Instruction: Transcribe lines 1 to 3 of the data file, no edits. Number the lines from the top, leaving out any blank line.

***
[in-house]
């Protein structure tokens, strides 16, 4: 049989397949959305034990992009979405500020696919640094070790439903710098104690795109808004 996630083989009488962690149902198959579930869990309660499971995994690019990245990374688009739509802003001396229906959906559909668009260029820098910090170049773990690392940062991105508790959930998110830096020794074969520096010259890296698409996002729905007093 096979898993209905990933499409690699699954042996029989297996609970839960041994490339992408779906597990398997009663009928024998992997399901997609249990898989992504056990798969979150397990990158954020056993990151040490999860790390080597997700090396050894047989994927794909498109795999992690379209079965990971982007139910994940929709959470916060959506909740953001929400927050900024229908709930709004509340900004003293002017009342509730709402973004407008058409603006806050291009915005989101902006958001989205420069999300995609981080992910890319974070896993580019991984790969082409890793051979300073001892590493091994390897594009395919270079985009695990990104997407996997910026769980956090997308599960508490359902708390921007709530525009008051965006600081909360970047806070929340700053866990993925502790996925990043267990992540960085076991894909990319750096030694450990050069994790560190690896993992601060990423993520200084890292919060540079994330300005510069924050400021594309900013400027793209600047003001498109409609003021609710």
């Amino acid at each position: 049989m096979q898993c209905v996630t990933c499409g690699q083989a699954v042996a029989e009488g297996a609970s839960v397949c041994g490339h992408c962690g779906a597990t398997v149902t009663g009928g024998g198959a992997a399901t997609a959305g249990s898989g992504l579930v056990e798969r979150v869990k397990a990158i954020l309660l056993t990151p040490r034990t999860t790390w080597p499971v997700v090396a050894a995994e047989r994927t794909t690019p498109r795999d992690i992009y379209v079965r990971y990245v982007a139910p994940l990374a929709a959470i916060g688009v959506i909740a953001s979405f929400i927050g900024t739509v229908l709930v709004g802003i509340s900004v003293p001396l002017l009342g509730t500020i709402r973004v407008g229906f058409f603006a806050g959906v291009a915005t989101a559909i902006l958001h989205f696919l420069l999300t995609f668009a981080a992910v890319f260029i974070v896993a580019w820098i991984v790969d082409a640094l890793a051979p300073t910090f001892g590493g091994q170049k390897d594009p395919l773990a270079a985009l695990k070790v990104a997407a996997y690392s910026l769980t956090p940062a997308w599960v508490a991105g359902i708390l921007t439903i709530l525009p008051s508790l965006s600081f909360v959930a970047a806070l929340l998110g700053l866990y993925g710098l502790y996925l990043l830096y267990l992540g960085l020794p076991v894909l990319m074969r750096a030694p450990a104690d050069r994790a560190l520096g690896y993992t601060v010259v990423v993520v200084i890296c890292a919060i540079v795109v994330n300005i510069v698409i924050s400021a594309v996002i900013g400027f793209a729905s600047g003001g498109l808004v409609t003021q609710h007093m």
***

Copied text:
[in-house]
């Protein structure tokens, strides 16, 4: 049989397949959305034990992009979405500020696919640094070790439903710098104690795109808004 996630083989009488962690149902198959579930869990309660499971995994690019990245990374688009739509802003001396229906959906559909668009260029820098910090170049773990690392940062991105508790959930998110830096020794074969520096010259890296698409996002729905007093 096979898993209905990933499409690699699954042996029989297996609970839960041994490339992408779906597990398997009663009928024998992997399901997609249990898989992504056990798969979150397990990158954020056993990151040490999860790390080597997700090396050894047989994927794909498109795999992690379209079965990971982007139910994940929709959470916060959506909740953001929400927050900024229908709930709004509340900004003293002017009342509730709402973004407008058409603006806050291009915005989101902006958001989205420069999300995609981080992910890319974070896993580019991984790969082409890793051979300073001892590493091994390897594009395919270079985009695990990104997407996997910026769980956090997308599960508490359902708390921007709530525009008051965006600081909360970047806070929340700053866990993925502790996925990043267990992540960085076991894909990319750096030694450990050069994790560190690896993992601060990423993520200084890292919060540079994330300005510069924050400021594309900013400027793209600047003001498109409609003021609710």
């Amino acid at each position: 049989m096979q898993c209905v996630t990933c499409g690699q083989a699954v042996a029989e009488g297996a609970s839960v397949c041994g490339h992408c962690g779906a597990t398997v149902t009663g009928g024998g198959a992997a399901t997609a959305g249990s898989g992504l579930v056990e798969r979150v869990k397990a990158i954020l309660l056993t990151p040490r034990t999860t790390w080597p499971v997700v090396a050894a995994e047989r994927t794909t690019p498109r795999d992690i992009y379209v079965r990971y990245v982007a139910p994940l990374a929709a959470i916060g688009v959506i909740a953001s979405f929400i927050g900024t739509v229908l709930v709004g802003i509340s900004v003293p001396l002017l009342g509730t500020i709402r973004v407008g229906f058409f603006a806050g959906v291009a915005t989101a559909i902006l958001h989205f696919l420069l999300t995609f668009a981080a992910v890319f260029i974070v896993a580019w820098i991984v790969d082409a640094l890793a051979p300073t910090f001892g590493g091994q170049k390897d594009p395919l773990a270079a985009l695990k070790v990104a997407a996997y690392s910026l769980t956090p940062a997308w599960v508490a991105g359902i708390l921007t439903i709530l525009p008051s508790l965006s600081f909360v959930a970047a806070l929340l998110g700053l866990y993925g710098l502790y996925l990043l830096y267990l992540g960085l020794p076991v894909l990319m074969r750096a030694p450990a104690d050069r994790a560190l520096g690896y993992t601060v010259v990423v993520v200084i890296c890292a919060i540079v795109v994330n300005i510069v698409i924050s400021a594309v996002i900013g400027f793209a729905s600047g003001g498109l808004v409609t003021q609710h007093m």